Summer 2020 STEM/Engineering Calculus Accredited Calculus Academic CreditsSummer 2020 @ Roger Williams University
If you wish to complete a Engineering Calculus course online, make sure you take this course from a regionally accredited college/university so that the credits you earn from this course will actually transfer to your home college/university.
The free courses available from the MOOCs (Massive Open Online Courses) like edX, Coursera, Udacity, Khan Academy, MIT Open Courseware, etc. are really excellent courses, but they do NOT result in transferrable academic credits from an accredited university!
There are more than a few actual colleges/universities offering STEM/Engineering Calculus courses online. Be careful as you investigate these courses - they may not fit your needs for actual course instruction and timing. Most require you enroll and engage your course during their standard academic semesters. Most will have you use a publisher's "automated textbook" which is .... um .... well, if you like that kind of thing, then you have a few options over there at those schools.
Summer 2020 Distance Calculus is all about real university-level calculus courses - that's all we do! We have been running these courses for 20+ years, so we know how to get students through the these courses fast fast fast!
Here is a video about earning real academic credits in Engineering Calculus from Summer 2020 Distance Calculus @ Roger Williams University:
Earning Real Academic Credits for Calculus
Applied Calculus vs Calculus I
Distance Calculus - Student Reviews
Date Posted: May 21, 2020
Review by: Chester F.
Courses Completed: Calculus I, Calculus II
Review: I did not enjoy Calculus I at my school. I retook Calculus I, and then Calculus II, over the summer via Distance Calculus and it was awesome. I started my sophomore year back on track and ready for my physics classes. I struggled with the MathLive software but I guess it was alright.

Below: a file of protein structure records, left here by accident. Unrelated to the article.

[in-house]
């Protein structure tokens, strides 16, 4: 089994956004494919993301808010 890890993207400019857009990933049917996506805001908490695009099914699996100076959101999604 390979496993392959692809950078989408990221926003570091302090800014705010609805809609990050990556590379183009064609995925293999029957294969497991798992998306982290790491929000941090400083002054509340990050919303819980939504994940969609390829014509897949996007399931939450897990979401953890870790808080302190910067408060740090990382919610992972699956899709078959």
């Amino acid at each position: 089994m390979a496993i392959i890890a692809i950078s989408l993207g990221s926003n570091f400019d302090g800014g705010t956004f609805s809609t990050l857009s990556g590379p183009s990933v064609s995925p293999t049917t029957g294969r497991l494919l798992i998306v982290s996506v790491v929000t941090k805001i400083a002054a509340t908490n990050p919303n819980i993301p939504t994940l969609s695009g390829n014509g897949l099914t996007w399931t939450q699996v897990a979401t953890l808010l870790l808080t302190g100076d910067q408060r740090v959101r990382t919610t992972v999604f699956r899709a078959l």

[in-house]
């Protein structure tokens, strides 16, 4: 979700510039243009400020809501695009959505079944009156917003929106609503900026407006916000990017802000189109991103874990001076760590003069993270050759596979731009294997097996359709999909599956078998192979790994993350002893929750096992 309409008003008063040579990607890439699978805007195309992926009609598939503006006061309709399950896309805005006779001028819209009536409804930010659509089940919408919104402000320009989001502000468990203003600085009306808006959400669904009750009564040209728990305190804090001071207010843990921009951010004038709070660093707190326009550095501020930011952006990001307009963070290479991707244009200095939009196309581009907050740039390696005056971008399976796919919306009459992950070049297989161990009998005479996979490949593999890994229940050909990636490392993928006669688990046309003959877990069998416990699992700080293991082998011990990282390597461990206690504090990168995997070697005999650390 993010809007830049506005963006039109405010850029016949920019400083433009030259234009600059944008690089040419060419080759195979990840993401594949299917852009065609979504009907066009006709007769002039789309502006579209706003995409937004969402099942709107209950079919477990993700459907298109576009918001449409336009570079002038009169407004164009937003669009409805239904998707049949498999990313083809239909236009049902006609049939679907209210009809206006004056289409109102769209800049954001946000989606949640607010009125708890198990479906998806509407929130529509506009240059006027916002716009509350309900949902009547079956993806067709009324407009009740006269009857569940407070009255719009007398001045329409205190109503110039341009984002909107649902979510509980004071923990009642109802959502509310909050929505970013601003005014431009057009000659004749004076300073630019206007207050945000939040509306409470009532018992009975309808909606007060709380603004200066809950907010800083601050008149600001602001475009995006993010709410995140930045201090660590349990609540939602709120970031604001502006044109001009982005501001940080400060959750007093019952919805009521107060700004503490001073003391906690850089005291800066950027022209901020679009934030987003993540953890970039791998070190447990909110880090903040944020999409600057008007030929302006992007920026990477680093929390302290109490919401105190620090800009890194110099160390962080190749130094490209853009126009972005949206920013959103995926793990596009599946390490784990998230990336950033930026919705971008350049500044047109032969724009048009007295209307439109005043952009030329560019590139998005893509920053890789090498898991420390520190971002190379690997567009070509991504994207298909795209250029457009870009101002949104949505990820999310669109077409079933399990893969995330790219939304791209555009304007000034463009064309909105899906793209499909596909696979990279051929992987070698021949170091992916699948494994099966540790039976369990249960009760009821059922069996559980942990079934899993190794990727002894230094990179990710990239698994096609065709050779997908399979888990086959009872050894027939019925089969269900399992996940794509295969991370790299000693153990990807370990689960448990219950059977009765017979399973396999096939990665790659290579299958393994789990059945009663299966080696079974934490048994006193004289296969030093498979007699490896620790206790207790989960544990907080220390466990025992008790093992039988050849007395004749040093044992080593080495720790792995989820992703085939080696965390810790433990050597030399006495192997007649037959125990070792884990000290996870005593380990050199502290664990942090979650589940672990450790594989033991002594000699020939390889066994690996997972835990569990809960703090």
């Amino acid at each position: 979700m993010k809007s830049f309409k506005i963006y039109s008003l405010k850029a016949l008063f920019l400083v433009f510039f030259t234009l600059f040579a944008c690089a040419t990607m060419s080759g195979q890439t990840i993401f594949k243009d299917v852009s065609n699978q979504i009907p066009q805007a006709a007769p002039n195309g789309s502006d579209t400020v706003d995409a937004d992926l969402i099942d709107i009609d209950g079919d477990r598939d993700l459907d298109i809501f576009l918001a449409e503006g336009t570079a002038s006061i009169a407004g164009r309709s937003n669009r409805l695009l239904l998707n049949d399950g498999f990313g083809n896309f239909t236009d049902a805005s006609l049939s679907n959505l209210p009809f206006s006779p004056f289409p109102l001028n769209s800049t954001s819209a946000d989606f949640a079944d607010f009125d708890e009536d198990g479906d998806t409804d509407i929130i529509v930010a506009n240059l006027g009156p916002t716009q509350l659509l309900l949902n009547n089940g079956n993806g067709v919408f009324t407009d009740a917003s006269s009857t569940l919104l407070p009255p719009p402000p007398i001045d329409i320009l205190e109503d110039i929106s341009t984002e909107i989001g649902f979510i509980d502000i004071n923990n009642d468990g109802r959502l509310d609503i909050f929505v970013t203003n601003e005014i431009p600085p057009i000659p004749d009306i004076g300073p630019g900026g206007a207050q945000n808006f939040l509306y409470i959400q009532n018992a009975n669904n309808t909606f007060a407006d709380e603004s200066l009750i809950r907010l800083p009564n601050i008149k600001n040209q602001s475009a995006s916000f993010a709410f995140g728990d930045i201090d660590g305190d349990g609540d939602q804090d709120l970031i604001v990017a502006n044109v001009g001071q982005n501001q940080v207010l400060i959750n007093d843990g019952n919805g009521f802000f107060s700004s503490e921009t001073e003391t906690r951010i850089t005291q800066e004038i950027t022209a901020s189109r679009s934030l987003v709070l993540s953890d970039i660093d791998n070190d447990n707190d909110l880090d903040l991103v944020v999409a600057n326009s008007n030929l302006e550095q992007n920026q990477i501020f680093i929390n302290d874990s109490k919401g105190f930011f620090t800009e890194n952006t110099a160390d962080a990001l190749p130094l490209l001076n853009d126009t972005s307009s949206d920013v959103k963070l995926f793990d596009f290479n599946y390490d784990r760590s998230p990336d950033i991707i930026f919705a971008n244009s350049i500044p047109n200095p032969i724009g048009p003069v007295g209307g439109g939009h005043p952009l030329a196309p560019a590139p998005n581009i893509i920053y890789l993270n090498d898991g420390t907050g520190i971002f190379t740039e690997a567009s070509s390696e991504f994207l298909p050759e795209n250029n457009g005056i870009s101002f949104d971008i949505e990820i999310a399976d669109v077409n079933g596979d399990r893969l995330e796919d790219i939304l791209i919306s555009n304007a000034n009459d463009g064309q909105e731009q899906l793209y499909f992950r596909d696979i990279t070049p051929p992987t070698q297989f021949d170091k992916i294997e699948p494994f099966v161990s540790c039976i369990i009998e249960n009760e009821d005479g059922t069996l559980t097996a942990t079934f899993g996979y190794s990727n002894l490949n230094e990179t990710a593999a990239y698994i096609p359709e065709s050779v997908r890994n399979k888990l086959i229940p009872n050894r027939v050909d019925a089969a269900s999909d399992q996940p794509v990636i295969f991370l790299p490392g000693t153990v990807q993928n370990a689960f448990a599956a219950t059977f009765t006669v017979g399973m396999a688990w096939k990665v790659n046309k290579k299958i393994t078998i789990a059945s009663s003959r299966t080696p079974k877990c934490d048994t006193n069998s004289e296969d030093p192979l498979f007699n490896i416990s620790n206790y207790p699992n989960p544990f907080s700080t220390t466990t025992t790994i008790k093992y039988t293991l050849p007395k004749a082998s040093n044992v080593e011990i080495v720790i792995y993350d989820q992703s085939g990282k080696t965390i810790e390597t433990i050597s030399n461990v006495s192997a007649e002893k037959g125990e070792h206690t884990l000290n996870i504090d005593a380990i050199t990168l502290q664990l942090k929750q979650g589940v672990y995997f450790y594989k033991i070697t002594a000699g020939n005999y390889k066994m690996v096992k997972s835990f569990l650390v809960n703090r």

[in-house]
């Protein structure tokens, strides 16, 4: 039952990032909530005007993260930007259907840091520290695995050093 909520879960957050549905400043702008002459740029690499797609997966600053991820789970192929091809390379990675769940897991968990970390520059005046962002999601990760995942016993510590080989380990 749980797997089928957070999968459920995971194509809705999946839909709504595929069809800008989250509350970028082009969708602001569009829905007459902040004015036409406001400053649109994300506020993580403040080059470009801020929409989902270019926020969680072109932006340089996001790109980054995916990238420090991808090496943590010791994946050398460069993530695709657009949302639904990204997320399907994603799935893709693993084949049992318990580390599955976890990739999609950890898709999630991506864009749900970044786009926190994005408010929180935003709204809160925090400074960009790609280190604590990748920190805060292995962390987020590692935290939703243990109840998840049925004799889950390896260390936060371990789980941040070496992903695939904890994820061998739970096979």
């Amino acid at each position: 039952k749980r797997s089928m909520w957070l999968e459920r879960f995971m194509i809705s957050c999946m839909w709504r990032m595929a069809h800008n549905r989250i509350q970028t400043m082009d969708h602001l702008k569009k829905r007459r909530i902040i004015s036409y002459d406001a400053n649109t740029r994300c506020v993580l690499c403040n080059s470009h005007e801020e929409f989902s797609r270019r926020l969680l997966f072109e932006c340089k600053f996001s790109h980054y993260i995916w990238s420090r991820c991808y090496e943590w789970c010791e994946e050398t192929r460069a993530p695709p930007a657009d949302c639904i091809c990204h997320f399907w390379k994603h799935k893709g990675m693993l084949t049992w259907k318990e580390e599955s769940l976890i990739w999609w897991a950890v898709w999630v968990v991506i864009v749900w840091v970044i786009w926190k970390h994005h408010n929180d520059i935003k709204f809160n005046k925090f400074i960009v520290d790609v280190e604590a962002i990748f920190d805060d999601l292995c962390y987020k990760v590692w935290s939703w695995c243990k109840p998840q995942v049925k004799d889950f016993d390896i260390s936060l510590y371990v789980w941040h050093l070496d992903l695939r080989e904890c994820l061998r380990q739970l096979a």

Transferred Credits to: University of North Carolina
Date Posted: Feb 23, 2020
Review by: Carl Conners
Courses Completed: Multivariable Calculus, Differential Equations, Linear Algebra
Review: After a really rough first year of calculus, I completed all of the second year calculus courses with Distance Calculus. It was like night and day the difference. My first year was so boring and monotonous. Multivariable Calculus, Differential Equations, and Linear Algebra through Distance Calculus were just so much different - so not boring at all. I thoroughly enjoyed these courses. So engaging.
Transferred Credits to: Michigan State University
Date Posted: Feb 25, 2020
Review by: Jessica M.
Courses Completed: Applied Calculus
Review: I highly recommend this course. I started the Kennedy School at Harvard with a last-minute admission, but my application required the Liberal Arts calculus course, so I had to finish the course in 3 weeks. Diane was an awesome instructor! The class was surprisingly interesting. If you need to take calculus fast, this is the program to use.
Transferred Credits to: Kennedy School of Government, Harvard University
Distance Calculus - Curriculum Exploration
- M6: 1.06: DiffEq:
- M6.1: 1.06 - Basics
- M6.1.a: 1.06.B1: The most important of all differential equations: y'(x) = r*y(x)
- M6.1.b: 1.06.B2: The logistic differential equation
- M6.1.c: 1.06.B3: Logistic growth is controlled growth
- M6.1.d: 1.06.B4: The differential equation y'(x) = r*y(x) + b
- M6.2: 1.06 - Tutorials
- M6.2.a: 1.06.T1: Radioactive decay and carbon dating
- M6.2.b: 1.06.T2: Socking money away
- M6.2.c: 1.06.T3: Wal-Mart: Exponential or logistic growth?
- M6.2.d: 1.06.T4: Pollution elimination
- M6.3: 1.06 - Give It a Try
- M6.3.a: 1.06.G1: Quick calculations
- M6.3.b: 1.06.G2: Data analysis
- M6.3.c: 1.06.G3: Logistic growth versus exponential growth
- M6.3.d: 1.06.G4: Why do they turn out this way?
- M6.3.e: 1.06.G5: Other differential equations
- M6.3.f: 1.06.G6: Managing your money
- M6.3.g: 1.06.G7: Which animals grow faster after their birth than they are growing at the time of their birth?
- M6.3.h: 1.06.G8: Newton's law of cooling: How a differential equation can help you enjoy your favorite cooled beverage
- M6.3.i: 1.06.G9: Pressure altimeters
- M6.4: 1.06 - Literacy